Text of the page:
Joey was inclined to agree. Camelot had been a good start, but it was only a start. The lost kingdom’s inexplicable return had led many people to conclude its existence was magical in nature. Before the pandemic had curtailed travel, millions of visitors had journeyed from all over the world to see the castle with their own eyes. Most of them went back home open to the idea that magic was real. However, for every new believer, there were countless others who refused to entertain the possibility. It wasn’t hard to see why. The modern world, with its many problems, beat magical thinking out of people, and powerful forces conspired to push them away from the truth. Well-funded social media campaigns and dubious news organizations spread misinformation and lies, claiming that Camelot was a publicity stunt for an upcoming movie, or some kind of elaborate prank. People accepted these ridiculous explanations because they understood them. They fit with a picture of reality that the general public already knew and believed in.
Joey saw Ledger DeMayne’s handiwork in all of it. As the leader of the Invisible Hand, DeMayne had connections everywhere. His considerable resources, plus the natural suspicion that people held for things they didn’t understand, made for a powerful combination. That was how the Invisible Hand had kept the world’s magic to themselves for so long. By leveraging the twin powers of manipulation and denial. After Camelot, there had been flare-ups of magical happenings all around the world, but they were quickly swept under the carpet and pushed out of the news cycle. For example, Janelle and Joey’s alternative energy project at Caltech had been taken over by the government and shut down. They were told it was due to safety concerns and national security interests, but Joey knew it was just more behind-the-scenes maneuvering by Ledger DeMayne and the Invisible Hand. That setback, over a year ago, had lit the fuse for tonight’s mission. The Order of the Majestic couldn’t beat the Invisible Hand inch by inch, one step at a time. They had to do something big. Something no one could explain away, deny, or cover up.
“It was always going to come to this,” Joey said. “It’s why the Order of the Majestic exists. It’s why I have the wand.”
Joey stopped short of calling it destiny, but there were definitely times when it felt that way. This night had been a thousand years in the making. Ever since the mad emperor of a lost, forgotten country had decided there was too much magic in the world. Joey joined Leanora’s and Shazad’s fathers at the map. It told the story of a great injustice and what could be done to set it right.
“In the beginning, there were three cursed objects strategically placed at key points around the world,” Joey said, running through their plan of action one last time. “Three dark magic markers that blocked the flow of magical energy. We destroyed one of them at Camelot last year. The other two are here and here.” Joey pointed out targets in the North Pole and somewhere between Hawaii and Japan. “If everything goes according to plan, Shazad and Leanora will take them both out tonight.”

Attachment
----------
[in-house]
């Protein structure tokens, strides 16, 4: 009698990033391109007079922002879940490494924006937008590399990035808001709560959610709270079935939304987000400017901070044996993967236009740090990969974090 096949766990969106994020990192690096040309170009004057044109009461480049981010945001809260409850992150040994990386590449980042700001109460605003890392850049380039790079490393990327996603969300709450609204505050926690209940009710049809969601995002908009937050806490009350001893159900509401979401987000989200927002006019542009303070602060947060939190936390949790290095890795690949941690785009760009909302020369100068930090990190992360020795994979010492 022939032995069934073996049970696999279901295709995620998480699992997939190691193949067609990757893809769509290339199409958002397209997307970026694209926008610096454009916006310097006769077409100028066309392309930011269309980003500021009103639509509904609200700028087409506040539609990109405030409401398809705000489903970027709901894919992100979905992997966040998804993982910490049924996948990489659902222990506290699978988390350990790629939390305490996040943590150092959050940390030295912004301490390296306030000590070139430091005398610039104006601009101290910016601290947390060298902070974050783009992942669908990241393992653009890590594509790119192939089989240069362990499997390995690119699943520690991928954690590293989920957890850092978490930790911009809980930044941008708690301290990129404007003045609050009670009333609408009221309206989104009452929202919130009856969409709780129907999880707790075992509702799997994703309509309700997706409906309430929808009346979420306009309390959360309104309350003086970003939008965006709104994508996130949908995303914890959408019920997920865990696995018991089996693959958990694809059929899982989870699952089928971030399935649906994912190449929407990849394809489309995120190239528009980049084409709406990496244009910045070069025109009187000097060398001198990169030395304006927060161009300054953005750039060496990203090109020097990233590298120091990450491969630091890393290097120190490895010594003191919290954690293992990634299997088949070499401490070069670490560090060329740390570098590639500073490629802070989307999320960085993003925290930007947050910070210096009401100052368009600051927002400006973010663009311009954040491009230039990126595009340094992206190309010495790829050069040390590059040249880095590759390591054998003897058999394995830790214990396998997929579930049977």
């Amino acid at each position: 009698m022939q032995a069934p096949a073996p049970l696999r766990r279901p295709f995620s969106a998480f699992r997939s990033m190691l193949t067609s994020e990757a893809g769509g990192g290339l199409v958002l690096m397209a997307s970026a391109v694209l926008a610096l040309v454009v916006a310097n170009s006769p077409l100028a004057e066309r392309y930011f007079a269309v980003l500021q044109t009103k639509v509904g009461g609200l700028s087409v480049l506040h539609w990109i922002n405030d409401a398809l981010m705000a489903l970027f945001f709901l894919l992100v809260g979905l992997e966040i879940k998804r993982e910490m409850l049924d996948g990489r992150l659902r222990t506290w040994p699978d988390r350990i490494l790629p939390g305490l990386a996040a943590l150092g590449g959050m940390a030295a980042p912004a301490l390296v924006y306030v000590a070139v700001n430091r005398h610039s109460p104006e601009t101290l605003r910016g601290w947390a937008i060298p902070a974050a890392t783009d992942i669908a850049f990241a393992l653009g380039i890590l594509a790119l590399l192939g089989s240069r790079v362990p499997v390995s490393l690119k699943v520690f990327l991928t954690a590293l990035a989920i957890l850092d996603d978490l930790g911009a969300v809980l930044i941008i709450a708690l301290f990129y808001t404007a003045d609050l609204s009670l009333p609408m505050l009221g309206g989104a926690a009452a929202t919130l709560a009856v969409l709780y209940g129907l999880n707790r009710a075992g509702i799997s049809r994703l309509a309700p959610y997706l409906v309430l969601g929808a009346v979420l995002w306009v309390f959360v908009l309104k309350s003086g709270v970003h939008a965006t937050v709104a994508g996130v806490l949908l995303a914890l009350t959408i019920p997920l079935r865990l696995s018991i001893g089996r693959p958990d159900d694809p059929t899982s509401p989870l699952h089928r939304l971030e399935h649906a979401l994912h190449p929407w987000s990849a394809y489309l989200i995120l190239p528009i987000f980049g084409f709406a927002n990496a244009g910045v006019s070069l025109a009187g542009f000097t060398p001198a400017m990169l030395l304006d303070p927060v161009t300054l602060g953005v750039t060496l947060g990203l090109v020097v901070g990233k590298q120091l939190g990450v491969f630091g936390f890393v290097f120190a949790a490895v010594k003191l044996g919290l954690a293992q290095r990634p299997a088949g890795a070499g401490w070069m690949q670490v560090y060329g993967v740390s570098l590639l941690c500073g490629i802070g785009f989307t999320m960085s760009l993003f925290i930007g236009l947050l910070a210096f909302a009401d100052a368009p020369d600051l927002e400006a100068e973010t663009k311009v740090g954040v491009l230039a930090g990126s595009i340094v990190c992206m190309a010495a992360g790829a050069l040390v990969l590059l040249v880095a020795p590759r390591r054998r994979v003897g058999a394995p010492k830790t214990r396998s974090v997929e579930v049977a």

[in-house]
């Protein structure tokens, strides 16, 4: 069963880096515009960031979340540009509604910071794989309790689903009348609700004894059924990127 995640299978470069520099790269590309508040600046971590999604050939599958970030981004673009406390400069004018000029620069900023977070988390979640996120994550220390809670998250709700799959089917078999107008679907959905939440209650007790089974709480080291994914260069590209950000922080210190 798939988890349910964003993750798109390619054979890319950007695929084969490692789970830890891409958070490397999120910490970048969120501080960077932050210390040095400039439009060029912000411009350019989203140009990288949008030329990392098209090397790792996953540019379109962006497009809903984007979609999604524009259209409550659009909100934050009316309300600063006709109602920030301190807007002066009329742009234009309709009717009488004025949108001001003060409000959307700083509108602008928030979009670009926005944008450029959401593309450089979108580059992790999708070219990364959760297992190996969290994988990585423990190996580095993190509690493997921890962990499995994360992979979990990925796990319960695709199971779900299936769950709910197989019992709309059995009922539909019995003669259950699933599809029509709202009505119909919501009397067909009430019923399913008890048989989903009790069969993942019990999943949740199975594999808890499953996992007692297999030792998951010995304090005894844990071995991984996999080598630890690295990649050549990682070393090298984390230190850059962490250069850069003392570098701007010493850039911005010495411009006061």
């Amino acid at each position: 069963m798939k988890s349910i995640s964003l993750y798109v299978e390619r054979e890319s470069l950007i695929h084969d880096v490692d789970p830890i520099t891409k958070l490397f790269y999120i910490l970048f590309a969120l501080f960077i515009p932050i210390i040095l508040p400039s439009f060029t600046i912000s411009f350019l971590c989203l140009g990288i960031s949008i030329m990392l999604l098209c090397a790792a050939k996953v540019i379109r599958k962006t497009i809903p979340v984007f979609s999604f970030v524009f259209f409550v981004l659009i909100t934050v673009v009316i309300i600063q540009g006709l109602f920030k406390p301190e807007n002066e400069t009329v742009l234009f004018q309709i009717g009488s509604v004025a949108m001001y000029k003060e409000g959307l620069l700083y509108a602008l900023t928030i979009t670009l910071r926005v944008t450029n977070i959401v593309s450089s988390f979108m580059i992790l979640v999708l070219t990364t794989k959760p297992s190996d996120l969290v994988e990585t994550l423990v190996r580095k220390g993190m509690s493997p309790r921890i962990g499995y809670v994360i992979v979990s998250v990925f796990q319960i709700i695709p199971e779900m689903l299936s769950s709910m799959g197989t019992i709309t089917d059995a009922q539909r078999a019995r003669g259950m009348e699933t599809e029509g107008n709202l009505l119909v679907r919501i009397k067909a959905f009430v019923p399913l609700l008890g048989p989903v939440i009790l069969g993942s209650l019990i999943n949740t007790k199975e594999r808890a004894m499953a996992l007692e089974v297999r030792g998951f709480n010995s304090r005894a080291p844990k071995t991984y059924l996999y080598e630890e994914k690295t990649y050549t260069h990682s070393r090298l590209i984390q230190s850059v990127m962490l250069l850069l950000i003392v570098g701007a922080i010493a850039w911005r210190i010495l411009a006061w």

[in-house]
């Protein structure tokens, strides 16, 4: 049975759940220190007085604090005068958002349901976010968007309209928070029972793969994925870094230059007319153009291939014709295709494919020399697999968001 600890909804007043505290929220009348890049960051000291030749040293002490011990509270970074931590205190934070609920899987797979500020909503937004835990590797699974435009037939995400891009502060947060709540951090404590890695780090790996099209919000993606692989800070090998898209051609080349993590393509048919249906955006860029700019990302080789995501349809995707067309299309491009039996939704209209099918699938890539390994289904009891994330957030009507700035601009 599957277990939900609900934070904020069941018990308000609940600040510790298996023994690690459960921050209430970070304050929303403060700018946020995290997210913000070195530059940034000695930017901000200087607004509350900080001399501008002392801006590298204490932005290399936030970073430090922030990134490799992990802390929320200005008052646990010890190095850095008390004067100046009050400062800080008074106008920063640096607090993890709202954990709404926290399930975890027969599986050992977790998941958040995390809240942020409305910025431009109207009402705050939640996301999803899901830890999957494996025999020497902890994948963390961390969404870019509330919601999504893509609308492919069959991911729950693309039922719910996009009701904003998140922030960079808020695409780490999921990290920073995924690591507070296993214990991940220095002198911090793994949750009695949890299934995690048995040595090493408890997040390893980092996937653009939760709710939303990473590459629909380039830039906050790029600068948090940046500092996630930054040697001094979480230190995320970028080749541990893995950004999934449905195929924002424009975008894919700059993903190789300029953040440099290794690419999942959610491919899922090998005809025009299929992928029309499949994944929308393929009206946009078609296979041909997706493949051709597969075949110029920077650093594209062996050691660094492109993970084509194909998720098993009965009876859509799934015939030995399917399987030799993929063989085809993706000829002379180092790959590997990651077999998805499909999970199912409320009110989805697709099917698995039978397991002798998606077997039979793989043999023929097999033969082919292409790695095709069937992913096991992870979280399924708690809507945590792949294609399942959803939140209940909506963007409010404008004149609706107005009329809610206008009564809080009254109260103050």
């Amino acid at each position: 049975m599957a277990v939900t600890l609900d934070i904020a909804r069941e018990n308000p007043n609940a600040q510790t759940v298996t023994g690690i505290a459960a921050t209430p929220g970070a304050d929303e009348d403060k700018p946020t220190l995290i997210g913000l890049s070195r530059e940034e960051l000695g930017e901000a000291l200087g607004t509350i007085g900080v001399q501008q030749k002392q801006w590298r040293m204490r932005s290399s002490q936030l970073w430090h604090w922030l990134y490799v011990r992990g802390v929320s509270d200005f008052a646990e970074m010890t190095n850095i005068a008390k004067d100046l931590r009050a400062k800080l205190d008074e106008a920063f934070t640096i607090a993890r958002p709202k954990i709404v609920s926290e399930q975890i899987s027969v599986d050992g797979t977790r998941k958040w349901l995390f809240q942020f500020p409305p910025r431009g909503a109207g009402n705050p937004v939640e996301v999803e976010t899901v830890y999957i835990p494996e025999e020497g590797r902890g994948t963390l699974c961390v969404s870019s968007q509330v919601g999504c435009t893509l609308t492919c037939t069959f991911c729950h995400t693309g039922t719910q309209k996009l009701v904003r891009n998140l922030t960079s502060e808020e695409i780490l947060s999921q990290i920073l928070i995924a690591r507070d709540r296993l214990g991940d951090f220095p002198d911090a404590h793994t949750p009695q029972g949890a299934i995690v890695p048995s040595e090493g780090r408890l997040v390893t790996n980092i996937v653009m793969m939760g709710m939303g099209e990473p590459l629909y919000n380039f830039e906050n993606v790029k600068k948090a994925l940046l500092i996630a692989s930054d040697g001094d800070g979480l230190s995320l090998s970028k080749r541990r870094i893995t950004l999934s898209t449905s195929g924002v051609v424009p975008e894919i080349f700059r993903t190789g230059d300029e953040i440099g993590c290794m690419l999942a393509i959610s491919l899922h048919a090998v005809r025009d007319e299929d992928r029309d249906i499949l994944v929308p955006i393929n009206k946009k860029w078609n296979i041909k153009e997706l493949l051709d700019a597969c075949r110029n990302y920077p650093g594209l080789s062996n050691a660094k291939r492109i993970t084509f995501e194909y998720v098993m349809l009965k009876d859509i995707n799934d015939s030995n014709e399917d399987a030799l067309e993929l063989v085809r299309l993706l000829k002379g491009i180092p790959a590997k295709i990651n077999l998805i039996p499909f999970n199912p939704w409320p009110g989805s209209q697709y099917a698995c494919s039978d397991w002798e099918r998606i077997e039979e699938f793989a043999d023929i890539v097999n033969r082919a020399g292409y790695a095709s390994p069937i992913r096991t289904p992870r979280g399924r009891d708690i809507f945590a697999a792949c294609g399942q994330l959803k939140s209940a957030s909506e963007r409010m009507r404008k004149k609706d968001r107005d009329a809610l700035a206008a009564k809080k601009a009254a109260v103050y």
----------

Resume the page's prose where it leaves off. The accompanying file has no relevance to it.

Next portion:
“Don’t say ‘if,’?” Shazad said. “There is no ‘if.’ We’re doing this. Security around the dark markers was on high alert after Camelot, but now?” He shook his head. “It’s a skeleton crew. They’re not ready for us.”
“The next twenty-four hours are going to be very interesting,” Leanora said.
Her father chortled. “You don’t have to tell us.” He and Shazad’s father stepped away from the map so everyone could see what they had done to it. Using the magic paintbrushes, they had marked up the map like two generals laying out troop positions in a battle plan. Nomadiks and Hassans were stationed all over the world in places that were strong in magic and steeped in lore. “We’ll be there to greet the new world when it gets here.”
“And we’ll make sure everyone gets to see it,” Joey added.
He kept his eyes on the map, tracking the Imagine Nation as it moved slowly across the Atlantic Ocean. A year ago, the magical, roaming island had vanished from the map by the time the paint on the wall had finished drying. It had been gone most of the time since then, but it had recently resurfaced without warning or explanation. Joey and his friends took it as a sign. Another reason to believe it was time for them to act and give magic back to the world.
“I can’t believe this is actually happening,” Janelle said. “No more planning and waiting. We’re going to change the world—tonight.”
“No sense in putting it off any longer.” Joey took the wand out of his sleeve. “I haven’t used this thing all year, I’ve been saving it for this. Chances are, after tonight I’ll never use it again.”
Everyone got quiet when Joey produced the wand. His choice of words was a sobering reminder of the dangers associated with its use.
“I think I speak for everyone when I say the restraint you’ve shown with the wand has been remarkable,” Shazad’s mother said to Joey a few moments later. The adults in the room all nodded in agreement. Joey felt a “but” coming on. He was right. “But are you really sure you want to go through with this plan? All of it? Surely it’s enough just to destroy the dark magic markers?”